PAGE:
A prospective Shortwave Radiogram listener sent an email asking about the basic
equipment needed to receive and decode the modes. This reminded me of the need
to revisit the How to Decode the Modes of the Shortwave Radiogram
It would seem all that is needed is a radio and a computer, with
a patch cord from the earphone jack of the radio to the microphone jack of the
computer. But, nowadays, many computers don't have separate mic jacks. And if
a patchcord is plugged into a radio's earphone jack, the speaker is muted. These
are just two of the problems that can occur in the decoding chain. So, with
your help, I will try to develop new "how to" document.
This weekend's show is
in the usual MFSK32 and MFSK64, with nine images.
Here is the
lineup for Shortwave Radiogram, program 105, 20-23 May 2019, in MFSK
modes as noted:
MFSK32: Program preview 2:51 The ghost galaxy that hit the Milky Way long
ago* 7:51 MFSK64: Europe's plastics problem* 12:08 Five ways a 'lazy'
lawn makes pollinators happy* 16:59 This week's images* 28:33 MFSK32:
* with image(s)
Please send reception
reports to firstname.lastname@example.org
The Mighty KBC
transmits to North America Sundays at 0000-0200 UTC (Saturday 8-10 pm
EDT) on 9925 kHz, via Germany. A minute of MFSK is at about 0130 UTC.
Reports to Eric: email@example.com . See also
“This is a Music
Show” is the newest addition to digital modes via analog shortwave.
Most of the show is a music show, but the host transmits some MFSK text and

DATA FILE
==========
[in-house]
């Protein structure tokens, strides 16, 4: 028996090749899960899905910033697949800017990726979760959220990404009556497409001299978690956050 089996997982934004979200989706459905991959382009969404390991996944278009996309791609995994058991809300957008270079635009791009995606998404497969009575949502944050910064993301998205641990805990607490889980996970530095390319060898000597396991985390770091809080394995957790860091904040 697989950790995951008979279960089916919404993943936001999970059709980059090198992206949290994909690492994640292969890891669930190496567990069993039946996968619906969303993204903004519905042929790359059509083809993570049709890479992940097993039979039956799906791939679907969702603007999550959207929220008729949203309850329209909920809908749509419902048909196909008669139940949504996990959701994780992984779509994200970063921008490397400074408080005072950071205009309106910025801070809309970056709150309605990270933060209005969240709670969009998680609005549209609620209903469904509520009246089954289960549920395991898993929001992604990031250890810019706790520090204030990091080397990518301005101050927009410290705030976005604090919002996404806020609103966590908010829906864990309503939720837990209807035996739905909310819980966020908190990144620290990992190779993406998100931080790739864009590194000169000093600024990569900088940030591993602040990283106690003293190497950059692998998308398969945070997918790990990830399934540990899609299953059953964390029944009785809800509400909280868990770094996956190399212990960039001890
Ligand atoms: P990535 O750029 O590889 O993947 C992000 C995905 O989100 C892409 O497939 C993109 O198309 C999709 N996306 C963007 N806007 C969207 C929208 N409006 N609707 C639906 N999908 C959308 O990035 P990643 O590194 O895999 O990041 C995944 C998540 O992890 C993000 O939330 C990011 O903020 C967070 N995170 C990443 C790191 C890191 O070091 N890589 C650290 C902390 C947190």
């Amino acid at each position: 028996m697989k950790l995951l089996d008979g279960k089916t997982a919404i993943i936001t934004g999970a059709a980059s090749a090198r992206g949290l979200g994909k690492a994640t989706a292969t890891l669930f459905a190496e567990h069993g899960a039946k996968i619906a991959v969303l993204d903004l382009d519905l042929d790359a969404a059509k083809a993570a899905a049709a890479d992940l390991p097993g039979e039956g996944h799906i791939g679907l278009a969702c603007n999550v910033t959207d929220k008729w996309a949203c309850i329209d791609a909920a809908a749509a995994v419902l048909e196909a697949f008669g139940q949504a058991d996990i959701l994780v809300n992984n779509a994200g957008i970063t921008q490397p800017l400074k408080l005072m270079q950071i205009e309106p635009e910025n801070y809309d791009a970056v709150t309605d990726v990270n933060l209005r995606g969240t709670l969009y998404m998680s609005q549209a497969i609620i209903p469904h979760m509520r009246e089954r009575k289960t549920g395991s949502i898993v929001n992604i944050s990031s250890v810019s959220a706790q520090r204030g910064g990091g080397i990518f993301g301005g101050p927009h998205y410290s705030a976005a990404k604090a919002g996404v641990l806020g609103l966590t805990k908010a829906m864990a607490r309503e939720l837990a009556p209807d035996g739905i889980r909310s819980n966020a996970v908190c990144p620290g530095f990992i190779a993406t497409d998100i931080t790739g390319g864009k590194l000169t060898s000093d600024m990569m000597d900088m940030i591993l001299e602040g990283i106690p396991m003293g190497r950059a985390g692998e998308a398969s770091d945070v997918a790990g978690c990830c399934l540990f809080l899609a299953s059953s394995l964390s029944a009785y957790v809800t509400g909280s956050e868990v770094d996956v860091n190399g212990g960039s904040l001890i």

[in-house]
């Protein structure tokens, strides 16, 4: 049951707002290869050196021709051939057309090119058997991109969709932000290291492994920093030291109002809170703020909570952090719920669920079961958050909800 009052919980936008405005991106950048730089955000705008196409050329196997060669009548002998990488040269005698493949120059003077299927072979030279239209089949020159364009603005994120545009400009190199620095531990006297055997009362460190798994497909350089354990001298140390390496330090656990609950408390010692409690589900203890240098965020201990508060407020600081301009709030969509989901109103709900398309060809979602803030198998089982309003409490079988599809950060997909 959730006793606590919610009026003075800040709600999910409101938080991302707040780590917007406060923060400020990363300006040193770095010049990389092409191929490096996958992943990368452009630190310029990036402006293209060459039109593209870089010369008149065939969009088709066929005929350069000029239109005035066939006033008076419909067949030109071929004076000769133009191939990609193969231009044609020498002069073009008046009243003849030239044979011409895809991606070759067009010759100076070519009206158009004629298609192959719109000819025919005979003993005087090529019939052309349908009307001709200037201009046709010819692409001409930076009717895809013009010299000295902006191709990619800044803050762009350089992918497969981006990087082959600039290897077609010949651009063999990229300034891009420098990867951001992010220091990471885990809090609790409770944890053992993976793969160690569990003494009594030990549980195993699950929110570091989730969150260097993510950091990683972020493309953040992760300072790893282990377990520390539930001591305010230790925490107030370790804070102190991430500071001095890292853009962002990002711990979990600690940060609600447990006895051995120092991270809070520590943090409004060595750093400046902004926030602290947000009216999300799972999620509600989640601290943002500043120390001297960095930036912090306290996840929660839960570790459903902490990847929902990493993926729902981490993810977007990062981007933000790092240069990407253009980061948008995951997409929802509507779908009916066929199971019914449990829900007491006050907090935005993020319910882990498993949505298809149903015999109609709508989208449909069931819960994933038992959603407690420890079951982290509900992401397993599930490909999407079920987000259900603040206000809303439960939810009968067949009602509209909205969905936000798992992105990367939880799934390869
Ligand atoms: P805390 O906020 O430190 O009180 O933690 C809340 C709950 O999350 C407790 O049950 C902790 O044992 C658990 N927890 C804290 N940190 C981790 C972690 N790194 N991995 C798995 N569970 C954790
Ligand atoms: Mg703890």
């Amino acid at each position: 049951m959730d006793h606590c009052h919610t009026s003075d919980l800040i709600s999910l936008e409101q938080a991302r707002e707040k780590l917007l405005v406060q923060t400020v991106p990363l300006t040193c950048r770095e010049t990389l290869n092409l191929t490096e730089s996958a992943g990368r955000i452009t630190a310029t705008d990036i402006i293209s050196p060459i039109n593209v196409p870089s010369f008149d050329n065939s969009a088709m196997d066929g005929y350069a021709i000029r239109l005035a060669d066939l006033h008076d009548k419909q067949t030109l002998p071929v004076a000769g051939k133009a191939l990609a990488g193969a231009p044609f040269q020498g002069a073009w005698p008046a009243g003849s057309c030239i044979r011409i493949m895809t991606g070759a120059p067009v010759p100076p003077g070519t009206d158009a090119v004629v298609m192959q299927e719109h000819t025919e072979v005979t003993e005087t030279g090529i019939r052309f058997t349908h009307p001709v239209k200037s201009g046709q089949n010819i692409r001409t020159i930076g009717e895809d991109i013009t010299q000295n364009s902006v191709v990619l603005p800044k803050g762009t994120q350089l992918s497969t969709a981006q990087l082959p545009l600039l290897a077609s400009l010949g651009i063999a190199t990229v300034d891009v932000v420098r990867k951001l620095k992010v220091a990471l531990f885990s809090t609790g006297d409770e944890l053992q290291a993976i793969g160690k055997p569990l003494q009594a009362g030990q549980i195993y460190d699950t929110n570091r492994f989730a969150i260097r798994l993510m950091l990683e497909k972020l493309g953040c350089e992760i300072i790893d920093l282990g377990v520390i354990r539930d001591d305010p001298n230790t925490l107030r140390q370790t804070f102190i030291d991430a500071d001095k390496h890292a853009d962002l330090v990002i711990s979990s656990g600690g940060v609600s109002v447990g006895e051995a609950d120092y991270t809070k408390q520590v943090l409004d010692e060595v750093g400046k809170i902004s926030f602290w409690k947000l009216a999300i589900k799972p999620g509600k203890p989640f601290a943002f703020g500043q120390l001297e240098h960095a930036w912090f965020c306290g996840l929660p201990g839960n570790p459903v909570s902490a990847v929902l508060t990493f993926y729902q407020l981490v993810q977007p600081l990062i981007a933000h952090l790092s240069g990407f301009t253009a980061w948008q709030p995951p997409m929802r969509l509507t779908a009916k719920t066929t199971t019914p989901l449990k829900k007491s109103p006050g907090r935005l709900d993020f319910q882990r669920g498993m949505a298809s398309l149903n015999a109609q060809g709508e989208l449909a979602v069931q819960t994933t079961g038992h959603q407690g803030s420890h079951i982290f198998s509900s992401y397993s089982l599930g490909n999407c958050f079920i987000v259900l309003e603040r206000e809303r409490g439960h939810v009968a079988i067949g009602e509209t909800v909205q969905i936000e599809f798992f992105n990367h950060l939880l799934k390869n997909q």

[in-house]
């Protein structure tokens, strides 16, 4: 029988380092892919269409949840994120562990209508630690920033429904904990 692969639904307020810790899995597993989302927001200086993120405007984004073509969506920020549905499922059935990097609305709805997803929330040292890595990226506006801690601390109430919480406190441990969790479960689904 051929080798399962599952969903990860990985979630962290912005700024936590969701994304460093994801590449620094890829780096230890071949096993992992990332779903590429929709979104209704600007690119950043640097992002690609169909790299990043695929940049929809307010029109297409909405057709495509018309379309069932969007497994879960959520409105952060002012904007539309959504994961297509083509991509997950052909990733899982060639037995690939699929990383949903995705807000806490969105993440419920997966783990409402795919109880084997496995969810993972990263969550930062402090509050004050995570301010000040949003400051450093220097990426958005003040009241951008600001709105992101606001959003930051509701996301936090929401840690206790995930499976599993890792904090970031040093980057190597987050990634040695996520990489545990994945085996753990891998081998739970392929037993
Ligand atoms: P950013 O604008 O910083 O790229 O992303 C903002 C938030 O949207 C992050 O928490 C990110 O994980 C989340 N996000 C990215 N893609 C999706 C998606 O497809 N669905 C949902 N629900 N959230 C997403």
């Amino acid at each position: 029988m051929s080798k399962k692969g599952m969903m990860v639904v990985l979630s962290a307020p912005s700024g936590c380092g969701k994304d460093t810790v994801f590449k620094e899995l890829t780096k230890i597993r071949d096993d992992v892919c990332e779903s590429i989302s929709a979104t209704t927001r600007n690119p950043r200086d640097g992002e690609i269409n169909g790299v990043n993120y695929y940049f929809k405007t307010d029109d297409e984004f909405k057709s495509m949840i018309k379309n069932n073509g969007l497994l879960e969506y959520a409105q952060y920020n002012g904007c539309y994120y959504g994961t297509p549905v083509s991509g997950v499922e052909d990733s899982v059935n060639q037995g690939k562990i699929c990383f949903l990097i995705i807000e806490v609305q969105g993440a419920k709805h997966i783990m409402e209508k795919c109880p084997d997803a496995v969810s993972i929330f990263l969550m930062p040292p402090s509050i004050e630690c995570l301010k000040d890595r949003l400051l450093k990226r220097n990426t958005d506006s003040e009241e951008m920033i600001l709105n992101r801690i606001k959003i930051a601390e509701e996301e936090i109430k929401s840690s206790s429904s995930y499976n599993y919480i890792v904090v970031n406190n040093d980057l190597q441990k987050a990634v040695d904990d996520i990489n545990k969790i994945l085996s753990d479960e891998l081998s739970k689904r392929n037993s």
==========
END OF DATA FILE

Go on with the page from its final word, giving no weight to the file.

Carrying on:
image near the end of the broadcast. It’s transmitted on WRMI, 9395 kHz,
Thursday 0130-0230 UTC (Wednesday evening in the Americas). Also look for a
waterfall ID at the beginning of the show. firstname.lastname@example.org .
New York and Pennsylvania NBEMS
nets. Most weekends, as KD9XB, I check in to the New York NBEMS (Narrow
Band Emergency Messaging Software) net Saturday at 1200 UTC on 3584 kHz USB, and
the Pennsylvania NBEMS net Sunday at 1200 UTC on 3583 kHz USB (with out-of-state
check-ins now starting at 1130 UTC). Check-ins are usually in Thor 22, and
messages are in MFSK32 (PA NBEMS is experimenting with Thor 50x1 for messages).
Messages generally use the Flmsg add-on to Fldigi. If you are a radio
amateur in eastern North America, feel free to check in. Outside the region, use
an SDR in the eastern USA to tune in and decode. You do not need Flmsg to check
in, and most of the messages can be read without Flmsg. If you can decode the
net, send me an email to email@example.com , or tweet to @SWRadiogram , and
I will let them know you are tuned in.